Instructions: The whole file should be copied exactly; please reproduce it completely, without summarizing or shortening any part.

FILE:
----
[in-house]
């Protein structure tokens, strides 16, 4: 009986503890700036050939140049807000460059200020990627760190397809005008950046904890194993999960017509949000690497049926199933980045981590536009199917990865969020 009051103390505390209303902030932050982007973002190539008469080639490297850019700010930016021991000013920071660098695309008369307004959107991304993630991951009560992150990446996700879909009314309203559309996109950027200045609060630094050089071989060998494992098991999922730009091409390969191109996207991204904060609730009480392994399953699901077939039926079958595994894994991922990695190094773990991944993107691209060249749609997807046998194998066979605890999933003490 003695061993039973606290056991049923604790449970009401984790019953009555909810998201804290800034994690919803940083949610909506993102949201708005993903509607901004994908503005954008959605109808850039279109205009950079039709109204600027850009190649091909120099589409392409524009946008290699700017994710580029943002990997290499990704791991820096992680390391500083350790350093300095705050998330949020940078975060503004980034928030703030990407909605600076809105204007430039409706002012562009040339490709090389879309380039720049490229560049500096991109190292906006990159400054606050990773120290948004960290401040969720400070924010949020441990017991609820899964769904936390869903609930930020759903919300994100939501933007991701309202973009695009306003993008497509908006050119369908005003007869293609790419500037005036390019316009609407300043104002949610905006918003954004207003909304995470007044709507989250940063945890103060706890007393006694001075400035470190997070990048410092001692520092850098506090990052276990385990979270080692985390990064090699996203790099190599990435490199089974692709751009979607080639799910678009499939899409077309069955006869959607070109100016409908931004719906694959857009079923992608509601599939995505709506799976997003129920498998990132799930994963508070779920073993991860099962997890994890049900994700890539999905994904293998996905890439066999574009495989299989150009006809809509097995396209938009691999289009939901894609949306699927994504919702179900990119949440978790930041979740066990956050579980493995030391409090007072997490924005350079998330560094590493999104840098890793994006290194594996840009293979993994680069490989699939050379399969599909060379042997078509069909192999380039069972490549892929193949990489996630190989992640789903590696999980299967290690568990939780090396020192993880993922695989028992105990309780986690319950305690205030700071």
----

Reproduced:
[in-house]
């Protein structure tokens, strides 16, 4: 009986503890700036050939140049807000460059200020990627760190397809005008950046904890194993999960017509949000690497049926199933980045981590536009199917990865969020 009051103390505390209303902030932050982007973002190539008469080639490297850019700010930016021991000013920071660098695309008369307004959107991304993630991951009560992150990446996700879909009314309203559309996109950027200045609060630094050089071989060998494992098991999922730009091409390969191109996207991204904060609730009480392994399953699901077939039926079958595994894994991922990695190094773990991944993107691209060249749609997807046998194998066979605890999933003490 003695061993039973606290056991049923604790449970009401984790019953009555909810998201804290800034994690919803940083949610909506993102949201708005993903509607901004994908503005954008959605109808850039279109205009950079039709109204600027850009190649091909120099589409392409524009946008290699700017994710580029943002990997290499990704791991820096992680390391500083350790350093300095705050998330949020940078975060503004980034928030703030990407909605600076809105204007430039409706002012562009040339490709090389879309380039720049490229560049500096991109190292906006990159400054606050990773120290948004960290401040969720400070924010949020441990017991609820899964769904936390869903609930930020759903919300994100939501933007991701309202973009695009306003993008497509908006050119369908005003007869293609790419500037005036390019316009609407300043104002949610905006918003954004207003909304995470007044709507989250940063945890103060706890007393006694001075400035470190997070990048410092001692520092850098506090990052276990385990979270080692985390990064090699996203790099190599990435490199089974692709751009979607080639799910678009499939899409077309069955006869959607070109100016409908931004719906694959857009079923992608509601599939995505709506799976997003129920498998990132799930994963508070779920073993991860099962997890994890049900994700890539999905994904293998996905890439066999574009495989299989150009006809809509097995396209938009691999289009939901894609949306699927994504919702179900990119949440978790930041979740066990956050579980493995030391409090007072997490924005350079998330560094590493999104840098890793994006290194594996840009293979993994680069490989699939050379399969599909060379042997078509069909192999380039069972490549892929193949990489996630190989992640789903590696999980299967290690568990939780090396020192993880993922695989028992105990309780986690319950305690205030700071």